David Bourget (Western Ontario)
David Chalmers (ANU, NYU)
Rafael De Clercq
Jack Alan Reynolds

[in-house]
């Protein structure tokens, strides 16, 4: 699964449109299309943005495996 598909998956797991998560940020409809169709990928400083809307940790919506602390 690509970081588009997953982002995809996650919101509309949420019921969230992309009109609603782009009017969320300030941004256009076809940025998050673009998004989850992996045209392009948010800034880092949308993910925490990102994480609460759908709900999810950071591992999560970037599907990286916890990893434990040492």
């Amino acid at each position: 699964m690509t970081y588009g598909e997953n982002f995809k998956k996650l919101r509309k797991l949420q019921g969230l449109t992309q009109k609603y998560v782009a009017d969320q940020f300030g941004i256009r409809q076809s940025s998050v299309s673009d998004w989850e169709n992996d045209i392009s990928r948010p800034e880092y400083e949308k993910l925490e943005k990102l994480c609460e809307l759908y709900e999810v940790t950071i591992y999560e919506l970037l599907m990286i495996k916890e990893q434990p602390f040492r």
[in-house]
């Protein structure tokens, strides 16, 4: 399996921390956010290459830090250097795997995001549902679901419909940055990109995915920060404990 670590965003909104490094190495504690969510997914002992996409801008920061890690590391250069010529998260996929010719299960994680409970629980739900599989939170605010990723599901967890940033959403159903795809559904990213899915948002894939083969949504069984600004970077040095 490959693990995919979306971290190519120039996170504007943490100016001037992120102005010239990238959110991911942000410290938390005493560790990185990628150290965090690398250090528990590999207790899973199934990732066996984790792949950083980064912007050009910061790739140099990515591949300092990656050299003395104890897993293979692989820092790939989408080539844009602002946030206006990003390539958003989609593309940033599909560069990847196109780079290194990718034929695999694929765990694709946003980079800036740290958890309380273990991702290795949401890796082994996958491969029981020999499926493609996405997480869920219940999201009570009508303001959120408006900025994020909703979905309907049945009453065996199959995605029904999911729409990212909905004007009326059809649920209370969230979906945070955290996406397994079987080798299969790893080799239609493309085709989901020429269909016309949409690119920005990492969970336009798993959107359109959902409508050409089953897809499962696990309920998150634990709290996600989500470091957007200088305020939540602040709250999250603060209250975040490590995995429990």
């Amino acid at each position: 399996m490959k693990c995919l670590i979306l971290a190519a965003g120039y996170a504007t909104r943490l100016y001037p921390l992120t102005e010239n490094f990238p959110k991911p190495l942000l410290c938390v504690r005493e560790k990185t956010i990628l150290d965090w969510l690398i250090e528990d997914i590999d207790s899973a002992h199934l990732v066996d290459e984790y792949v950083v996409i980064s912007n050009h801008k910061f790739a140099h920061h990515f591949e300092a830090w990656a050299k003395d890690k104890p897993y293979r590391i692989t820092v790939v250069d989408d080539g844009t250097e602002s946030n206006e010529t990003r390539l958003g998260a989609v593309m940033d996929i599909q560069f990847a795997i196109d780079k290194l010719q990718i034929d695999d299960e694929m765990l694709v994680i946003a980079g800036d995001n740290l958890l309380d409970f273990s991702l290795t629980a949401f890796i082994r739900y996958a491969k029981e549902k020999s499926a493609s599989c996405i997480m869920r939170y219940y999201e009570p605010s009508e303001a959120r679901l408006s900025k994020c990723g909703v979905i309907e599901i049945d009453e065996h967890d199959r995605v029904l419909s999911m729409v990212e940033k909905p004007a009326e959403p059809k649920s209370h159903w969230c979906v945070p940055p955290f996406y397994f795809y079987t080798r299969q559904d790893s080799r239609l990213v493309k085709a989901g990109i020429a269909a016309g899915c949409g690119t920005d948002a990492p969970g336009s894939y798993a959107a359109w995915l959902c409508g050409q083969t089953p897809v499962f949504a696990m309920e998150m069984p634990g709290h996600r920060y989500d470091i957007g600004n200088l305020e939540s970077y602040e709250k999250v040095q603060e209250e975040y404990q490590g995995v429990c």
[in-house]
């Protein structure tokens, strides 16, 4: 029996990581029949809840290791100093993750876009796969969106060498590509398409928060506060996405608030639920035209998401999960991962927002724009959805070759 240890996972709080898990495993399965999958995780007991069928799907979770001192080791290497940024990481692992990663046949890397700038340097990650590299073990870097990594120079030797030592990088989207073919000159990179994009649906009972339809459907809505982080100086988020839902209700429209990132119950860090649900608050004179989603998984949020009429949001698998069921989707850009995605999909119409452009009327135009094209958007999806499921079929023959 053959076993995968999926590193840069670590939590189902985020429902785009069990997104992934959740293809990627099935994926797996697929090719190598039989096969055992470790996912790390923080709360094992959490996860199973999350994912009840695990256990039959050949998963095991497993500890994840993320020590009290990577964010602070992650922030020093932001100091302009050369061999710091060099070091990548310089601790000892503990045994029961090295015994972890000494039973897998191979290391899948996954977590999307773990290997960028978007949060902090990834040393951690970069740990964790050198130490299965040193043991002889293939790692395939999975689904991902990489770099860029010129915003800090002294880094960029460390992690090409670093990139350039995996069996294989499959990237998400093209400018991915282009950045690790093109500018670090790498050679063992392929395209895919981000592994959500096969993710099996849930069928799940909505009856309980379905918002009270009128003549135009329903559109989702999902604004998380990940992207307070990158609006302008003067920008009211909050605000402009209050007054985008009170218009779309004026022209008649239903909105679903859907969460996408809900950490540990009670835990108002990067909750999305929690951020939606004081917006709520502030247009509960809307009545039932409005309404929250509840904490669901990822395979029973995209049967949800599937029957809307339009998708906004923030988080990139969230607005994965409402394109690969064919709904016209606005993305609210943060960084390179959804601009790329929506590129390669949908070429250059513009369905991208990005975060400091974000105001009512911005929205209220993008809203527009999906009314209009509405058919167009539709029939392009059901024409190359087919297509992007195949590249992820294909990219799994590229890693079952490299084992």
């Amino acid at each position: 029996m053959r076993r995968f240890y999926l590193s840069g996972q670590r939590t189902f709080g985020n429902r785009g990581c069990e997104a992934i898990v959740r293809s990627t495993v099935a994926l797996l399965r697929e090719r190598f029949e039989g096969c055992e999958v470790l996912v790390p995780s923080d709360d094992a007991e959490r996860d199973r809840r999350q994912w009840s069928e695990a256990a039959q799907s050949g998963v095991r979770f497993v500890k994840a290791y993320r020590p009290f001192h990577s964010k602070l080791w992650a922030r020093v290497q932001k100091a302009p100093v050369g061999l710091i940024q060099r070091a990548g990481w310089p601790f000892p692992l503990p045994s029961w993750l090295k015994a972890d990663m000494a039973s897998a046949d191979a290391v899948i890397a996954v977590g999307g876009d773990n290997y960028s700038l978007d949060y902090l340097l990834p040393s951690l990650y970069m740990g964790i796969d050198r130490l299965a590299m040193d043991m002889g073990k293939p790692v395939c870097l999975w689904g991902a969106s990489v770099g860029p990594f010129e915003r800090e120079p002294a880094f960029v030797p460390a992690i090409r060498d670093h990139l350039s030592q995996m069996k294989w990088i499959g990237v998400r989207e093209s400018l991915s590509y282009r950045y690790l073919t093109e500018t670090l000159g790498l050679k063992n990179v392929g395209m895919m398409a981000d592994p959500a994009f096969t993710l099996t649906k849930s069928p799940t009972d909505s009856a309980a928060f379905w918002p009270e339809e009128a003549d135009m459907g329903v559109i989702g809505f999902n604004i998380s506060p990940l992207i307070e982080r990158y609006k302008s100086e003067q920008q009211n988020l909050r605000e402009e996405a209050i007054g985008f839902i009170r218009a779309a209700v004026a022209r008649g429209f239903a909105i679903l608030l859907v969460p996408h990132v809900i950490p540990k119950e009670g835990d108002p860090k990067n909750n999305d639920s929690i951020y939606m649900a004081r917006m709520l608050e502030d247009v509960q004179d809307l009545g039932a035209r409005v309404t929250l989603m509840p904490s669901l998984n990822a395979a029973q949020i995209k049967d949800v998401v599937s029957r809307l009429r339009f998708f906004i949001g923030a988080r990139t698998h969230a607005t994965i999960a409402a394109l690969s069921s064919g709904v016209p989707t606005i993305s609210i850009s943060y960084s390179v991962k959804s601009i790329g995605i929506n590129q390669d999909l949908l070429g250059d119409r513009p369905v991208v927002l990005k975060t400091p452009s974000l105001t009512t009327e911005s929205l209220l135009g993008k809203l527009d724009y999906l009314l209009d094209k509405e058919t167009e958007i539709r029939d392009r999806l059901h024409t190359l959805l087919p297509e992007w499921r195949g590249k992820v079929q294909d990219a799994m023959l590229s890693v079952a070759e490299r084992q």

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Alternate dispute resolution is becoming more and more popular in India in the present day context. The backlog of cases is alarmingly increasing and disposal of disputes expeditiously are a must for the maintenance of rule of law in the largest democracy in the world. The economic liberalisation in 1991 made more burdens on the courts. The present paper discusses the use of ADR as a tool to reduce the backlog of cases in India through Arbitration, Mediation and Conciliation. Lok Adalats, Gram Nyayalayas and Nyaya Panchayats are the contribution of India to the jurisprudence of ADR. The new Nyaya Panchayat Bill, 2006 and Gram Nyayalayas Bill, 2007 are examined closely. This paper argues that the concept of ADR should be "Indianised" to adapt to the local conditions. In order to counter the opposition from the lawyer community, the law schools should include curriculum to train the law students for amicable settlement of the disputes rather than the present system of promoting litigation.
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